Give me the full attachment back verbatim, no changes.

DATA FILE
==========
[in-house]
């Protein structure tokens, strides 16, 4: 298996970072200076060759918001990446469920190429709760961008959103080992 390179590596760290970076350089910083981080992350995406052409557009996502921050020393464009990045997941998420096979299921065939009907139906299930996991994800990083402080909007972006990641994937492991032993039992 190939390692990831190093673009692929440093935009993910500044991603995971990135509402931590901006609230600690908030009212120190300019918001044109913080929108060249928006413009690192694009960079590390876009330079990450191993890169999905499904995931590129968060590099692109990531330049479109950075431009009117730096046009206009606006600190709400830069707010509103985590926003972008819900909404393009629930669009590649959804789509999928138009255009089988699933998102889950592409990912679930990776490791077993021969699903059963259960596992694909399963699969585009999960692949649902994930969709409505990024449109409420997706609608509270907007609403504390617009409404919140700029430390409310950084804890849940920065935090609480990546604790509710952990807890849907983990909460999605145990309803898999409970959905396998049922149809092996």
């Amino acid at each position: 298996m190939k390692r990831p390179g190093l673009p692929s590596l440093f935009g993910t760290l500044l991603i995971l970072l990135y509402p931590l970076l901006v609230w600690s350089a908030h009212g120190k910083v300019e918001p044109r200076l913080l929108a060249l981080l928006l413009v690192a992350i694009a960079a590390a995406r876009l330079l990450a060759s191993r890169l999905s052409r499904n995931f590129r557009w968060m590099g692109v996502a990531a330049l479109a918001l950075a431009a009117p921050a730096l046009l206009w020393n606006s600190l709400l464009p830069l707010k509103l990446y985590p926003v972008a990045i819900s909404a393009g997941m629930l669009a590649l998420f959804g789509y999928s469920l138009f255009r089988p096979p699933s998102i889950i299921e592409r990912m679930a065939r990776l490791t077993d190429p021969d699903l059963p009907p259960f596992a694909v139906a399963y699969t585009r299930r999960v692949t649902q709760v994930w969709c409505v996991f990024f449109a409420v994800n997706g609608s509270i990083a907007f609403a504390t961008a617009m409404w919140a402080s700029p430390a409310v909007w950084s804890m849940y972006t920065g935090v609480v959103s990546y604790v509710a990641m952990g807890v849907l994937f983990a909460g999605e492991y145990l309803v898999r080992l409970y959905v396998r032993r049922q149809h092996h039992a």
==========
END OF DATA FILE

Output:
[in-house]
């Protein structure tokens, strides 16, 4: 298996970072200076060759918001990446469920190429709760961008959103080992 390179590596760290970076350089910083981080992350995406052409557009996502921050020393464009990045997941998420096979299921065939009907139906299930996991994800990083402080909007972006990641994937492991032993039992 190939390692990831190093673009692929440093935009993910500044991603995971990135509402931590901006609230600690908030009212120190300019918001044109913080929108060249928006413009690192694009960079590390876009330079990450191993890169999905499904995931590129968060590099692109990531330049479109950075431009009117730096046009206009606006600190709400830069707010509103985590926003972008819900909404393009629930669009590649959804789509999928138009255009089988699933998102889950592409990912679930990776490791077993021969699903059963259960596992694909399963699969585009999960692949649902994930969709409505990024449109409420997706609608509270907007609403504390617009409404919140700029430390409310950084804890849940920065935090609480990546604790509710952990807890849907983990909460999605145990309803898999409970959905396998049922149809092996």
């Amino acid at each position: 298996m190939k390692r990831p390179g190093l673009p692929s590596l440093f935009g993910t760290l500044l991603i995971l970072l990135y509402p931590l970076l901006v609230w600690s350089a908030h009212g120190k910083v300019e918001p044109r200076l913080l929108a060249l981080l928006l413009v690192a992350i694009a960079a590390a995406r876009l330079l990450a060759s191993r890169l999905s052409r499904n995931f590129r557009w968060m590099g692109v996502a990531a330049l479109a918001l950075a431009a009117p921050a730096l046009l206009w020393n606006s600190l709400l464009p830069l707010k509103l990446y985590p926003v972008a990045i819900s909404a393009g997941m629930l669009a590649l998420f959804g789509y999928s469920l138009f255009r089988p096979p699933s998102i889950i299921e592409r990912m679930a065939r990776l490791t077993d190429p021969d699903l059963p009907p259960f596992a694909v139906a399963y699969t585009r299930r999960v692949t649902q709760v994930w969709c409505v996991f990024f449109a409420v994800n997706g609608s509270i990083a907007f609403a504390t961008a617009m409404w919140a402080s700029p430390a409310v909007w950084s804890m849940y972006t920065g935090v609480v959103s990546y604790v509710a990641m952990g807890v849907l994937f983990a909460g999605e492991y145990l309803v898999r080992l409970y959905v396998r032993r049922q149809h092996h039992a």